1. The shared inputs to cat retinal ganglion cells have been investigated by studying correlations in the maintained firing of neighboring ganglion cells. The firing of one cell was recorded from its axon in the optic tract, while that of a neighboring cell was simultaneously recorded with a second electrode in the retina. The recorded cells were of the X- or Y-type and viewed a uniform screen having a luminance of 10 cd/m2. 2. Ganglion cells with overlapping receptive-field centers showed two basic forms of correlated firing: if they had the same center sign (both on-center or both off-center), then they tended to fire at the same time, as shown by a peak in their cross-correlogram; but if they had opposite center signs (an on- and and off-center cell), they tended not to fire at the same time, as shown by a well, or dip, in their cross-correlogram. 3. Both of these tendencies were strongest for cells that were close together and did not appear for cells with nonoverlapping receptive-field centers. The strongest correlations were between neighboring Y-cells, cells with large fields, and the weakest were between X-cells, cells with small fields. In general, the strength of the correlations depended primarily on the area of the overlap between fields. 4. These correlations in maintained firing appear to be principally or entirely caused by shared inputs to the ganglion cells from more distal retinal neurons. The signals from these distal neurons appear to have strong, brief (4-8 ms), well-defined effects on ganglion cells, which are observed even in the absence of a visual stimulus. The inputs responsible for the correlated firing are thus referred to as spontaneously active inputs or simply as active inputs. 5. An analysis of the features in the various types of cross-correlograms supports the following statements about these spontaneously active inputs. a) There are two types of active inputs: inputs excitatory to on-center cells and simultaneously inhibitory to off-center center cells and inputs excitatory to off-center cells and simultaneously inhibitory to on-center cells. b) The active inputs of each type provide excitation to both X- and Y-cells of one center sign and inhibition to both X- and Y-cells of the other center sign. There is no evidence for a special class of more selective inputs providing input only to X-cells or only to Y-cells. c) Active inputs account for the majority (about 80%) of the spikes in the maintained activity of Y-cells but only a small fraction (about 15%) of the spikes in the maintained activity of X-cells. 6. A likely source of the active input signals appears to be spiking amacrine cells with a low rate of spontaneous activity.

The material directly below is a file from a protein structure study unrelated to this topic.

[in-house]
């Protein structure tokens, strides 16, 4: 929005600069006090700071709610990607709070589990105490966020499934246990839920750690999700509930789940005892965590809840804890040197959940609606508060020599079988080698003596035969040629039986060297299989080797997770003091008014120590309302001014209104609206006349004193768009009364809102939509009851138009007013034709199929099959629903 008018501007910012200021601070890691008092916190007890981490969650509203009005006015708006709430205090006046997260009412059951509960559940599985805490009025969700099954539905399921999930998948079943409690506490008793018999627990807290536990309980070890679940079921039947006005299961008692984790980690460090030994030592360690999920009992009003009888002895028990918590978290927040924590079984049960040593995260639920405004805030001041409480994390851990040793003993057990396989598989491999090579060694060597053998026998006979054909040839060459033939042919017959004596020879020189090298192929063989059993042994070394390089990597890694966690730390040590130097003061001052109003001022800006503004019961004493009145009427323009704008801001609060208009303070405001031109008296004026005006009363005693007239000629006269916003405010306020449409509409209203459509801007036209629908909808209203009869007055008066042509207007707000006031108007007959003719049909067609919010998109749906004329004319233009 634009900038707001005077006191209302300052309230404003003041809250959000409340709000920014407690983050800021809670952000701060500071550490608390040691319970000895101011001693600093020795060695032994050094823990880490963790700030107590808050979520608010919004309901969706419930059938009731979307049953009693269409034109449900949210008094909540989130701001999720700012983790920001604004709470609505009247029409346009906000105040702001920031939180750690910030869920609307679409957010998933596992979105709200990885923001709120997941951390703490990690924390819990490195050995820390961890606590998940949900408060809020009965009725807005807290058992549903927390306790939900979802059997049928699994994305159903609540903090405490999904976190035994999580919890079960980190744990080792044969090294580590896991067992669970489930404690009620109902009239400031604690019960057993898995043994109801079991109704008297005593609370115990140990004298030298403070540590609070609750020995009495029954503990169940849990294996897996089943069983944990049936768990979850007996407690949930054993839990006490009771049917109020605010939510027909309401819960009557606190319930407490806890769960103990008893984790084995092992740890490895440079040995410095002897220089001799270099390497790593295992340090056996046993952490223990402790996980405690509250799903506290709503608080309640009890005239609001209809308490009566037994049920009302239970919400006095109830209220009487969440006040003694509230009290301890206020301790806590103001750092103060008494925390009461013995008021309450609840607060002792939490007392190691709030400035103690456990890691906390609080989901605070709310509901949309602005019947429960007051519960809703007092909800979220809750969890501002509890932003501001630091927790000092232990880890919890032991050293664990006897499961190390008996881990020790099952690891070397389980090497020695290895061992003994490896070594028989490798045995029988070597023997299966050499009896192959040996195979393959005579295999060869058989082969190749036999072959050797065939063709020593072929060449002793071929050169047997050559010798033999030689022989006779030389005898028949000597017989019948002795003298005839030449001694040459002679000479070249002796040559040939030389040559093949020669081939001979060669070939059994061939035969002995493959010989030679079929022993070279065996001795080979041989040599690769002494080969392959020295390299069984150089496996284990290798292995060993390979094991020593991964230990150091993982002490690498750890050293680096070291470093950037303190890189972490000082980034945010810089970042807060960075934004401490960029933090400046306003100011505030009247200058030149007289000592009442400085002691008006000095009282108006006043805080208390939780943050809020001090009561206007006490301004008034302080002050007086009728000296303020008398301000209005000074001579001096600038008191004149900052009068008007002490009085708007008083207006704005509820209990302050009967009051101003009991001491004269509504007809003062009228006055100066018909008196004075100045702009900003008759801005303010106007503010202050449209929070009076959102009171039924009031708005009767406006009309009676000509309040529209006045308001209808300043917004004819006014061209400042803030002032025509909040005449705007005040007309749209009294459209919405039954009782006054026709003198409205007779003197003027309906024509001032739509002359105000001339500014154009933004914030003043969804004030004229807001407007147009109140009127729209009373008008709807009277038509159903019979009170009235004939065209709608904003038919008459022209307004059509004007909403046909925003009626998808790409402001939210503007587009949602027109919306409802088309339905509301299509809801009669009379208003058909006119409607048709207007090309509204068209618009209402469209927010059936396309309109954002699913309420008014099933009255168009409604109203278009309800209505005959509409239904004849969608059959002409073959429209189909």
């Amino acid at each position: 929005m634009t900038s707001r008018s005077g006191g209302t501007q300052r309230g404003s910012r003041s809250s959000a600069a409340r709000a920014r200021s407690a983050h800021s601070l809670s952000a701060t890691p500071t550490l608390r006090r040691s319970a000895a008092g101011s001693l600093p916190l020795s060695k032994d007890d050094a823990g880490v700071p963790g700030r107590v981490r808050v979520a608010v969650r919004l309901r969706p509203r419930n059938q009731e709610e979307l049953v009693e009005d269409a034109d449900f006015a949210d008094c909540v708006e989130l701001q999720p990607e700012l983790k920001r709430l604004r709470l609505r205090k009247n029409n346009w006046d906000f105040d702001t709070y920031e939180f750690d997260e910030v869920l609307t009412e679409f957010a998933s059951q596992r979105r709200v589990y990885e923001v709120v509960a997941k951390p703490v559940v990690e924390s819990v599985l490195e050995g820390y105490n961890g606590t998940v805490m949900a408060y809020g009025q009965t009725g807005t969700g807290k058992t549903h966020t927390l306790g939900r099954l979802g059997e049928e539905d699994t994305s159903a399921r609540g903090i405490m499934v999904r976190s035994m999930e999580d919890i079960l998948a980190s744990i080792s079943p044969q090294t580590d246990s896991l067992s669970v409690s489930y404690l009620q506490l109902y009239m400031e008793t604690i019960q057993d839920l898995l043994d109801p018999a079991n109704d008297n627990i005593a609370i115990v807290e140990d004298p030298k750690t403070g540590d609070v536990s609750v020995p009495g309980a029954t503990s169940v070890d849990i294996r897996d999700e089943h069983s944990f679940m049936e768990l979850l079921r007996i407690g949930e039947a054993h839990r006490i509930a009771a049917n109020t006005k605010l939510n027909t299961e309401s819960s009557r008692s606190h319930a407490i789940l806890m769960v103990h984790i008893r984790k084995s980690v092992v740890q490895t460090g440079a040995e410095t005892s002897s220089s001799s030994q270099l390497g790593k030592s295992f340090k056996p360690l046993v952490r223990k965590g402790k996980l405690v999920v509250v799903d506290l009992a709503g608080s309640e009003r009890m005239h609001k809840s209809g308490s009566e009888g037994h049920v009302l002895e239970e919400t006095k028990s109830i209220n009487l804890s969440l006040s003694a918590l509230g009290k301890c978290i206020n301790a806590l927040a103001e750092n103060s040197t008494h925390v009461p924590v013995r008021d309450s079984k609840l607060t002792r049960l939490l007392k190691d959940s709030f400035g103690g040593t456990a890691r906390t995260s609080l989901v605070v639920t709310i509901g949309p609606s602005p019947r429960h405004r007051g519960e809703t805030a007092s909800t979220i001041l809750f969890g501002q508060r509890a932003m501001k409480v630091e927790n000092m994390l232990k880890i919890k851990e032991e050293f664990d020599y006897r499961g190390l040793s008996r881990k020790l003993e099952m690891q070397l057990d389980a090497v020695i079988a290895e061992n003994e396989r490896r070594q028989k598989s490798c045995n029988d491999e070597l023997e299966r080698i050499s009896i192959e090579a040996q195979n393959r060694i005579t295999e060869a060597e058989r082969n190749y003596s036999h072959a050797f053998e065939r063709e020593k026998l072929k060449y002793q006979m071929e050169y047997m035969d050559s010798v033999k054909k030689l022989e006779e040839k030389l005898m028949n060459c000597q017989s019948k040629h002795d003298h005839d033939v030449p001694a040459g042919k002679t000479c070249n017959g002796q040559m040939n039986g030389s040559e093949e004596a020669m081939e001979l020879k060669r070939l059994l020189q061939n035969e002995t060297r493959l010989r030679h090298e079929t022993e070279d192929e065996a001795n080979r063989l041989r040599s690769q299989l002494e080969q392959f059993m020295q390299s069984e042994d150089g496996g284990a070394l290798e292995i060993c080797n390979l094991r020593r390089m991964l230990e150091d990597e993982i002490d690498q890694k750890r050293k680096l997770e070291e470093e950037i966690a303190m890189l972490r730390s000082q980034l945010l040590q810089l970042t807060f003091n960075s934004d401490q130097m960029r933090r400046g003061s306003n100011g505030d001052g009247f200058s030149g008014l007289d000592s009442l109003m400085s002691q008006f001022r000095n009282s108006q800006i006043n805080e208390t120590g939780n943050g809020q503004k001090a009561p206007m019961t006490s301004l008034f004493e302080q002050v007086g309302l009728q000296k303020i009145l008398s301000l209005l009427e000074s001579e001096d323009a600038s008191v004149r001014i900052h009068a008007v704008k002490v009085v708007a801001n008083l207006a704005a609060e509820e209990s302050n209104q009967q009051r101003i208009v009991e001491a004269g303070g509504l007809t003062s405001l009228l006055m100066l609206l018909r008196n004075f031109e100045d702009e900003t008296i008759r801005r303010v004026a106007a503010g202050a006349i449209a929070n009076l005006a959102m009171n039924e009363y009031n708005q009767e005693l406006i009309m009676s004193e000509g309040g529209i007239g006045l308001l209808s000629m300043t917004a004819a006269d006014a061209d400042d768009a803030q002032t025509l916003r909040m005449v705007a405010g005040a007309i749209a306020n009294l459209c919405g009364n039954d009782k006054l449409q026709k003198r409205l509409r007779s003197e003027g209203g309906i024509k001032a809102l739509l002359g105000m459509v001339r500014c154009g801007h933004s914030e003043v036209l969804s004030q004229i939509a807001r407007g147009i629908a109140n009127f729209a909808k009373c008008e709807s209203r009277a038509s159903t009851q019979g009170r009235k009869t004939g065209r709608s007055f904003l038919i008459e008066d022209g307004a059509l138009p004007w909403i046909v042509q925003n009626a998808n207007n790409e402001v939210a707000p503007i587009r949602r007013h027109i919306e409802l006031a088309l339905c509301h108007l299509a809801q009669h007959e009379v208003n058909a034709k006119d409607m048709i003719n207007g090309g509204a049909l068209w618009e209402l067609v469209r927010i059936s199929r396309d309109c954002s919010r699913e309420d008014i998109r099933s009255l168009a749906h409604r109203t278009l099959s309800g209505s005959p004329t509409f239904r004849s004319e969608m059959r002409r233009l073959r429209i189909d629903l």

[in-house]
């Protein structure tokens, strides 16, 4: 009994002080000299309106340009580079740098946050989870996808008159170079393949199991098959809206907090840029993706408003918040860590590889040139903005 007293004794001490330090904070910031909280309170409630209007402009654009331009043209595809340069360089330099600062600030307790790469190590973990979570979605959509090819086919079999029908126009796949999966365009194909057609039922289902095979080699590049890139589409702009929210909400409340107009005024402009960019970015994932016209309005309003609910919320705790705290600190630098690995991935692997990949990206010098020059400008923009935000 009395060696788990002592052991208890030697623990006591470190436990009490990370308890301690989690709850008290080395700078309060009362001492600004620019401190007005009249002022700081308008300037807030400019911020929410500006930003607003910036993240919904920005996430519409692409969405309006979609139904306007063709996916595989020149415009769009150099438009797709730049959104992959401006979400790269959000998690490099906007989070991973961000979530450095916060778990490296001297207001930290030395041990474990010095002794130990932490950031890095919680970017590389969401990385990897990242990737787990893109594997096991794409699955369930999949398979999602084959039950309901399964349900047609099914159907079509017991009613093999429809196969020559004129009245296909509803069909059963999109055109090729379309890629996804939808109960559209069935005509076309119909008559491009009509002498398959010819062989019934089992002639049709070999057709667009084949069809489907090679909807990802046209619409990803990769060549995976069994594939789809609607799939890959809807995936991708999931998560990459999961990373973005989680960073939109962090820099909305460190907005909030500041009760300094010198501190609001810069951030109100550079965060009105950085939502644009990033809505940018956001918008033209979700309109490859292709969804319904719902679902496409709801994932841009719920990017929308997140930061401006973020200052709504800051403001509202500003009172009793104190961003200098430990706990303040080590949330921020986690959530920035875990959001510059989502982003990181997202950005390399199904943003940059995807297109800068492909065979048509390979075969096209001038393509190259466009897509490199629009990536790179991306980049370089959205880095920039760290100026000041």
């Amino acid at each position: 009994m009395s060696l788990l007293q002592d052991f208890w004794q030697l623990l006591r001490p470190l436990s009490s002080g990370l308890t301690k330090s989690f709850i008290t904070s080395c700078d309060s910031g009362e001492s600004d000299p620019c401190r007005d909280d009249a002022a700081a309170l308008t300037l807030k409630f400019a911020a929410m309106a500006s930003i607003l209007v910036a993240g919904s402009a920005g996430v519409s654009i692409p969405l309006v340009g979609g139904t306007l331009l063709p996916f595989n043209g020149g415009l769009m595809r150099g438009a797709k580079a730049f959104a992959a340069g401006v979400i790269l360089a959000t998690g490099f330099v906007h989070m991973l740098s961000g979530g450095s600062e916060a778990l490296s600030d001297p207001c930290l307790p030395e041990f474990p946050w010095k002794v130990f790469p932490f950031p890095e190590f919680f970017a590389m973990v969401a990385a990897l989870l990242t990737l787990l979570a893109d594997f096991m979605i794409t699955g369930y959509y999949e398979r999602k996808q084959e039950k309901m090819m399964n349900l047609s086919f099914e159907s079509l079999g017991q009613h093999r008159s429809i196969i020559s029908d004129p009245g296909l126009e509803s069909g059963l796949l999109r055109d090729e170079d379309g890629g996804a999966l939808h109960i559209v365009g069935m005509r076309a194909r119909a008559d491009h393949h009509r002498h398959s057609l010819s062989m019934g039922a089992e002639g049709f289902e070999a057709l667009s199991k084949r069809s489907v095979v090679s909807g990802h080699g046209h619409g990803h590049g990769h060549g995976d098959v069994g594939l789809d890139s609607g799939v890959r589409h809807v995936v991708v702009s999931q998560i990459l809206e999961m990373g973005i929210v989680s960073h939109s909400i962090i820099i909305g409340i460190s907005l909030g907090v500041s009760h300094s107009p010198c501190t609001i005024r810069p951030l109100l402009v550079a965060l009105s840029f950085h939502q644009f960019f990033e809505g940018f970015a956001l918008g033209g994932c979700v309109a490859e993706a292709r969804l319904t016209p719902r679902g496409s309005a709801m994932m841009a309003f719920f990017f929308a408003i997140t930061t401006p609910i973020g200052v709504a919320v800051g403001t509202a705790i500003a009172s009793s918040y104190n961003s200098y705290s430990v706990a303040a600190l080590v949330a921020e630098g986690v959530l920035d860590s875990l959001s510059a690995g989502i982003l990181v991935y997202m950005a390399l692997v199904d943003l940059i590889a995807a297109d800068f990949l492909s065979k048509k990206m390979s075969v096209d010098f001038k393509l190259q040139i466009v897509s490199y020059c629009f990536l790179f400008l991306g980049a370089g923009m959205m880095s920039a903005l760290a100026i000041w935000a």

- Copyright © 1983 the American Physiological Society